Following days of negotiations and failed attempts, the U.S. Senate finally agreed to a $2 trillion stimulus package Wednesday aimed at propping up U.S. households and businesses amid the COVID-19 outbreak. White House and Senate leaders announced an agreement in the morning hours, the Associated Press (AP) reports, as they rush to move the bill through Congress.

Amid the unprecedented impacts of a pandemic that’s keeping American’s out of work and requiring businesses to navigate mandatory shutdowns, the package extends relief in the form of one-time payments to households, expanded unemployment and $367 billion aimed at small businesses to help extend payrolls. The move marks what officials are calling the biggest stimulus package in U.S. history.

While full details have yet to be released, reporting indicates that household aid will be dependent on income, providing direct one-time payments of $1,200 per adult and $500 per child, provided to “low- and middle-income families,” the New York Times reports. Its reporting also indicates that phase outs will begin at income thresholds of $75,000 per year.

Republicans won inclusion of an “employee retention” tax credit that’s estimated to provide $50 billion to companies that retain employees on payroll and cover 50% of workers’ paychecks, AP reports. Companies would also be able to defer payment of the 6.2% Social Security payroll tax. Among the relief aimed at larger industries, hospitals are expected to receive significant aid, but final sticking points in negotiations fell on a $500 billion fund for guaranteed, subsidized loans to be provided for “larger industries,” AP reports, including discussions over how generous stimulus packages should be for airlines.

In all, the resulting package is expected to be larger than those provided to banks in 2008 and the 2009 American Recovery and Reinvestment Act combined.

Kathy Krafka Harkema, U.S. codes and regulatory affairs manager for the Fenestration and Glazing Industry Alliance, says the organization is optimistic that Congress will reach agreement on a stimulus package.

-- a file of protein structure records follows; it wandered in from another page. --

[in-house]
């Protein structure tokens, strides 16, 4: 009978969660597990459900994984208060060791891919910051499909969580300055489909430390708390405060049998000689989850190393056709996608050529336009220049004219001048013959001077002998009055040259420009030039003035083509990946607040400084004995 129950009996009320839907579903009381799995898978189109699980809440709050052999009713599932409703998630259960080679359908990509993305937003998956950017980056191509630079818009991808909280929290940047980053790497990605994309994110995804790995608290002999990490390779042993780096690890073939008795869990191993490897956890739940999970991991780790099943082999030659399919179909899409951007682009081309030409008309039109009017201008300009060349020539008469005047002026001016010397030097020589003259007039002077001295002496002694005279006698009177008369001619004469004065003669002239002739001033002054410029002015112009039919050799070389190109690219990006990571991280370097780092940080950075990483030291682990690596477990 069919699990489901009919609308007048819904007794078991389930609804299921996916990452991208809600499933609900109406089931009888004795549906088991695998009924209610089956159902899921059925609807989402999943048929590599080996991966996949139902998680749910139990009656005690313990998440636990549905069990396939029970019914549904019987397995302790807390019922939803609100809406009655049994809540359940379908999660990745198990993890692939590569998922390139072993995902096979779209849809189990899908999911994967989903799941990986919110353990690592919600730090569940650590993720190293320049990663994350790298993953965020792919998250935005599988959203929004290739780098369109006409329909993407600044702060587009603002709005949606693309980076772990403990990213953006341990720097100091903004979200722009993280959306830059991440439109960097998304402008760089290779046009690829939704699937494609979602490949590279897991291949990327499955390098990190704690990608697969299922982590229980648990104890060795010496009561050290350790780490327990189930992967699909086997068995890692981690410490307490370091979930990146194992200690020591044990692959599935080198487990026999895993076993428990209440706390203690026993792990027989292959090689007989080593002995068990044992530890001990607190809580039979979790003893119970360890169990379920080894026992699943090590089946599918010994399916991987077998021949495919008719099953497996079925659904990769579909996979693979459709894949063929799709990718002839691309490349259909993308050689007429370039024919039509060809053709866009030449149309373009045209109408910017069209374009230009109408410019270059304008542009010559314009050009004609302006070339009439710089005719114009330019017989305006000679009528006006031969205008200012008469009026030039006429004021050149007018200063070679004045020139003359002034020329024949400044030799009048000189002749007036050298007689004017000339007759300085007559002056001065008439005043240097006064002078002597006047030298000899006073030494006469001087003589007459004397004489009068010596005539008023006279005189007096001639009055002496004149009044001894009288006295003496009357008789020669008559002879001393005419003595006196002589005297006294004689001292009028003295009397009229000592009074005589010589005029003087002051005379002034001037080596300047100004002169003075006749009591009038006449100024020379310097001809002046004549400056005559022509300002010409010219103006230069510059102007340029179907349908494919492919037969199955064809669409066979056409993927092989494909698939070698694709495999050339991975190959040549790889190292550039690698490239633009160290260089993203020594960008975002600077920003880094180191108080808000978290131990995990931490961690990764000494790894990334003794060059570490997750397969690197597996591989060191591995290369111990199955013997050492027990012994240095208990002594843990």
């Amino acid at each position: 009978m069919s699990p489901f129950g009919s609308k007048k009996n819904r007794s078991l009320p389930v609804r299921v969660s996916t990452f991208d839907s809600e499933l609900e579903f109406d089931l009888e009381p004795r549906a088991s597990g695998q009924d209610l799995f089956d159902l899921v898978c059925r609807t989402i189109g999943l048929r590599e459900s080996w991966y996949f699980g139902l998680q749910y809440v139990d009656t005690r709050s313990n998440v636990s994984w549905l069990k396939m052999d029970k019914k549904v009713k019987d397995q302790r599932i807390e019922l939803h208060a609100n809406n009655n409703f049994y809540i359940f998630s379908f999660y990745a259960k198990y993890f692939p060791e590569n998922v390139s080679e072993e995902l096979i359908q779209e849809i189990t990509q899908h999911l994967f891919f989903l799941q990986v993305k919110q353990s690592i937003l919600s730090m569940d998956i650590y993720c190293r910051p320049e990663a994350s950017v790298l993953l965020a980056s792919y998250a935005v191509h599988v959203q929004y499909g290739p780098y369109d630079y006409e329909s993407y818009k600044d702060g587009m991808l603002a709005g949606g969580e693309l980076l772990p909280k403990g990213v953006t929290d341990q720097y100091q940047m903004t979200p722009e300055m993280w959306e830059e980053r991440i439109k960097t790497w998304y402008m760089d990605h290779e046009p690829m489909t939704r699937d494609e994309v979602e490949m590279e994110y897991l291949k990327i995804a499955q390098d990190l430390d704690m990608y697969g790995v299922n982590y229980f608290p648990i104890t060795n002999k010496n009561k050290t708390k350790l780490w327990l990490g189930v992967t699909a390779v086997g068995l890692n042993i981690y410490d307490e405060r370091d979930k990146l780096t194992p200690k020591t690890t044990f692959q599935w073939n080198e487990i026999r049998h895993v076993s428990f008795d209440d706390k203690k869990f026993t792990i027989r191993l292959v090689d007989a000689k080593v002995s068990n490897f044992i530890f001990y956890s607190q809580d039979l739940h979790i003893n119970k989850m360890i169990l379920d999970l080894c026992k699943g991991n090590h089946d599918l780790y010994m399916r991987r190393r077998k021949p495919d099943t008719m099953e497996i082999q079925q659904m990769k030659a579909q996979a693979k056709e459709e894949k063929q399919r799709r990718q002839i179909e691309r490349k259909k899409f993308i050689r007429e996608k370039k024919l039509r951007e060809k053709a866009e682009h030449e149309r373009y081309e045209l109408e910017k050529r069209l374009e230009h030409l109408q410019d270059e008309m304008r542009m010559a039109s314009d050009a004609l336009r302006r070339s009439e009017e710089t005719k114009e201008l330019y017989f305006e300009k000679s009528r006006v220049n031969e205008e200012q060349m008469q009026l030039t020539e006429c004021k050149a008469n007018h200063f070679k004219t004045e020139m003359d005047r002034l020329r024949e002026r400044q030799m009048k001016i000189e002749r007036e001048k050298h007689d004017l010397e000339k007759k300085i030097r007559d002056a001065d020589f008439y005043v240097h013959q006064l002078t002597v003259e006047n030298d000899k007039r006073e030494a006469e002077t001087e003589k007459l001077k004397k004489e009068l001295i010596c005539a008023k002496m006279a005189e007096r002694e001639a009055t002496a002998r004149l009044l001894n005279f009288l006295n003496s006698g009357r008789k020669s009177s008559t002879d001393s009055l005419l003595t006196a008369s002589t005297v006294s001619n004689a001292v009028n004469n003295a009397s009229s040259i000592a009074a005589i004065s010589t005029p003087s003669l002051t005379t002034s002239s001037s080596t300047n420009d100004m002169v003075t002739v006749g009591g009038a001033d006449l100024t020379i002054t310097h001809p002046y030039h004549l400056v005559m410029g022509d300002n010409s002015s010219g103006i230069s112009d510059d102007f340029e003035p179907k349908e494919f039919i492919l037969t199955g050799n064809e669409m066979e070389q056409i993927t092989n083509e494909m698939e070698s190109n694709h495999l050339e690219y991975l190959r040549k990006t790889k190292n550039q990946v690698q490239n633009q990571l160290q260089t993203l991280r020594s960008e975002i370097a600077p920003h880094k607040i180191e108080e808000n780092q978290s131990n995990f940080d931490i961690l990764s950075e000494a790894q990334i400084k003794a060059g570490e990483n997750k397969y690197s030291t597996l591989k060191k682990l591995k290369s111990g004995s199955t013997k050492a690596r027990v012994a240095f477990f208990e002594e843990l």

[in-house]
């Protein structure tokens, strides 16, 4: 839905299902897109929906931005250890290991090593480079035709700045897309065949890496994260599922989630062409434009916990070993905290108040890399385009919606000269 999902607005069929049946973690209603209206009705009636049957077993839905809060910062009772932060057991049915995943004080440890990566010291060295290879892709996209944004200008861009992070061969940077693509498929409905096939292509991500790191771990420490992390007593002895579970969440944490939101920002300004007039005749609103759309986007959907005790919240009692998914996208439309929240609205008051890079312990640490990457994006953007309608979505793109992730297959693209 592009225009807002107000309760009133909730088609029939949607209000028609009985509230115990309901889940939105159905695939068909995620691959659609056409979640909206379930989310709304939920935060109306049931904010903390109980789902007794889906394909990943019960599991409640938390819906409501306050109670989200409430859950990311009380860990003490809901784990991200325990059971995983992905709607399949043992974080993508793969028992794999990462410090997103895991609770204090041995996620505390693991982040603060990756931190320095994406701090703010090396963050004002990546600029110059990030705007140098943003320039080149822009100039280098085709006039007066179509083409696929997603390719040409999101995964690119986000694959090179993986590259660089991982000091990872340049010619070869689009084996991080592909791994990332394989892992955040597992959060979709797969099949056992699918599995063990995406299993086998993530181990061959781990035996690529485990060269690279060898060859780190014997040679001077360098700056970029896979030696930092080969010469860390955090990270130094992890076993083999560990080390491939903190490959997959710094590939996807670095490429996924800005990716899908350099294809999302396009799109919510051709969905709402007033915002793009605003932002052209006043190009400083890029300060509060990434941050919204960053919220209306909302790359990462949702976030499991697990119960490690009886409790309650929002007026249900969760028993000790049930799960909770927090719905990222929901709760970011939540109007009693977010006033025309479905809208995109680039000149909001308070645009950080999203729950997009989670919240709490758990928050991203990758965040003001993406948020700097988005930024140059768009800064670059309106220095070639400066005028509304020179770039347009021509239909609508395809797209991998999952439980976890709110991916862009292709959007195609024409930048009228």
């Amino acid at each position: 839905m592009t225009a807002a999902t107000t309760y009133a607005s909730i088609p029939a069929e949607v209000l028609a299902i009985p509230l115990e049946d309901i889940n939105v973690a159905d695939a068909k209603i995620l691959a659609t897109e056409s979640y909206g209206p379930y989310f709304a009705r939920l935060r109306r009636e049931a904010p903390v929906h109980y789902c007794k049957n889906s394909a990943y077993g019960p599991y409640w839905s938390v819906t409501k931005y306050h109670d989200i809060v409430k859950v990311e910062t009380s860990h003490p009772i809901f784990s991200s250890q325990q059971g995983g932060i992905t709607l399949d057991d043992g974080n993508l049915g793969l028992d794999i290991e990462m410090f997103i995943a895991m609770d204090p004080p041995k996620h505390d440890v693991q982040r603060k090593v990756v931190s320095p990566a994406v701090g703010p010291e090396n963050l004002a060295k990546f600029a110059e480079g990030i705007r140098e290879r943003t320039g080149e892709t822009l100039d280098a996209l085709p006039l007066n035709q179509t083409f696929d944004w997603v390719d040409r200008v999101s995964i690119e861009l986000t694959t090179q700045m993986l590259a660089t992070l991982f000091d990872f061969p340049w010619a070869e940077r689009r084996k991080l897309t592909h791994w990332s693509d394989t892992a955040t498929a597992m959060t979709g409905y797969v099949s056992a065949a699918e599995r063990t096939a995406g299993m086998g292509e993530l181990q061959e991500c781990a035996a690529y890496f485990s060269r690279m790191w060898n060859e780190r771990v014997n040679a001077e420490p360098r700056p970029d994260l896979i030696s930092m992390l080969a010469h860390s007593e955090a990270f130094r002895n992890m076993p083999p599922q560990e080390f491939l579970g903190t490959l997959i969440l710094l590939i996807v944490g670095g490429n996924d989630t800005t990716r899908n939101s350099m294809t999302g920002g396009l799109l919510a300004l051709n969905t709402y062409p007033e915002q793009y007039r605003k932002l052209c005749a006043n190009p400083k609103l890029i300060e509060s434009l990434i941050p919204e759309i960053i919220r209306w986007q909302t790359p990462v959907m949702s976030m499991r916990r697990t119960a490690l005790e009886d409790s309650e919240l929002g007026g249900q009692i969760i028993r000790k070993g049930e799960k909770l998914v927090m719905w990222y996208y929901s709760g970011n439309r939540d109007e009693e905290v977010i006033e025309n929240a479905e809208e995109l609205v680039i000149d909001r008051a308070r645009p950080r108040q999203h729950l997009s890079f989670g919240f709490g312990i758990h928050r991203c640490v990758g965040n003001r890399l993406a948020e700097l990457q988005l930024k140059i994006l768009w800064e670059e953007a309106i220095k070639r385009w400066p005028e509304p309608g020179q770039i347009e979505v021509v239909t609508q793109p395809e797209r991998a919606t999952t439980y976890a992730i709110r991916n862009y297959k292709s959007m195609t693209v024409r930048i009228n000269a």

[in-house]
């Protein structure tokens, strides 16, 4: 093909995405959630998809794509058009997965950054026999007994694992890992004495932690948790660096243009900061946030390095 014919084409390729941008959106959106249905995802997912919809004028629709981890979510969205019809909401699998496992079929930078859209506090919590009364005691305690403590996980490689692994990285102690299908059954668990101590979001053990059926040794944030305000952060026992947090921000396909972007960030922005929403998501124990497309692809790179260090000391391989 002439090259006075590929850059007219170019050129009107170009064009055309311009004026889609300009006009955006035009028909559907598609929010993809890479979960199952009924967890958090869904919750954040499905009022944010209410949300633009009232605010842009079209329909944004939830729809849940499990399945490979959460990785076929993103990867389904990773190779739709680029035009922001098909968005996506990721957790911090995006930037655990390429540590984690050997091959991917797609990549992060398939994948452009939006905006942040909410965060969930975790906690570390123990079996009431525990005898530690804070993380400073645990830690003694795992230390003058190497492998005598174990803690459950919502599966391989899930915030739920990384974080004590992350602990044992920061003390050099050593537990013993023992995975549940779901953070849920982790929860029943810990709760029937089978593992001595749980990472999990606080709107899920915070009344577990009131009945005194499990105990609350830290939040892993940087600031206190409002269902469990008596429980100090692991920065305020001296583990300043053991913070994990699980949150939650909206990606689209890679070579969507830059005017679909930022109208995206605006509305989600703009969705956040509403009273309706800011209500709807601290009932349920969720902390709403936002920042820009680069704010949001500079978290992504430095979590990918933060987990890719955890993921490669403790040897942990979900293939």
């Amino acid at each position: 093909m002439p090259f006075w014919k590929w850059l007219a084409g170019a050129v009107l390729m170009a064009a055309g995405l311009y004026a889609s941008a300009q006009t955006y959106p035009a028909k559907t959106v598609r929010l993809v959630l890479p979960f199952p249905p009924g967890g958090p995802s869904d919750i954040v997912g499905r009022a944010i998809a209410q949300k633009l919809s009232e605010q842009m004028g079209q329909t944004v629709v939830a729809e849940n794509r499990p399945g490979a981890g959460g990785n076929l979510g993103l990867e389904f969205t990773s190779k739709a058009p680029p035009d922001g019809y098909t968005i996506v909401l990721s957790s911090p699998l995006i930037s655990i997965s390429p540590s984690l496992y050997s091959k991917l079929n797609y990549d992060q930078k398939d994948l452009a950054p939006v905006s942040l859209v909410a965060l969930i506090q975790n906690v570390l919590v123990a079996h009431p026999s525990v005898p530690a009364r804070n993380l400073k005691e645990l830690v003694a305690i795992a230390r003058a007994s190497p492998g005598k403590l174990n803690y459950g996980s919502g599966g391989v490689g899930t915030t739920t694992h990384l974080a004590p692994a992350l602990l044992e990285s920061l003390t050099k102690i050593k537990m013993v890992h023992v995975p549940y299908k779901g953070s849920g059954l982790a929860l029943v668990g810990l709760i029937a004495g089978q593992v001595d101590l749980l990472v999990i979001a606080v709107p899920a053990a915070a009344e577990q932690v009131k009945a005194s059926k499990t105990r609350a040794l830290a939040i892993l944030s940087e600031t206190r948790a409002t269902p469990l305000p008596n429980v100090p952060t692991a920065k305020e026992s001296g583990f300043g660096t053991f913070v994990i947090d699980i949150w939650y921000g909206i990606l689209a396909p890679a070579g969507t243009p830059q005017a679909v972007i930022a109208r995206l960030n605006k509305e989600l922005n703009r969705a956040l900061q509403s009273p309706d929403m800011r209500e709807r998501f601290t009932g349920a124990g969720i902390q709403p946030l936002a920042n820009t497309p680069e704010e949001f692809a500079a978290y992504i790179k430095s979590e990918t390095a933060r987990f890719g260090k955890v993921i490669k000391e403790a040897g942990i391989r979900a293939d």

“While Americans are anxious to see and understand the details in the monumental bill, its promise of emergency loans for small businesses, funds to help support business payroll needs and enhanced unemployment insurance to cover Americans for four months will help provide relief to those businesses and individuals impacted by business closures or dramatic slowdowns in the uncertainty of the pandemic,” she says. “The stimulus bill would also provide an infusion of much-needed money to states, localities and the healthcare system, which have all quickly rallied to battle the contagious virus rapidly on the rise in their states and communities. The federal government’s action to delay tax filing deadlines from the original April 15 date until July 15, 2020 without incurring penalties or interest also provides practical relief for businesses and individuals who have first focused on protecting the health of their family and their workforce much of this month since the pandemic began to accelerate in the United States and other countries.”

This story is developing and will be updated as more information is made available.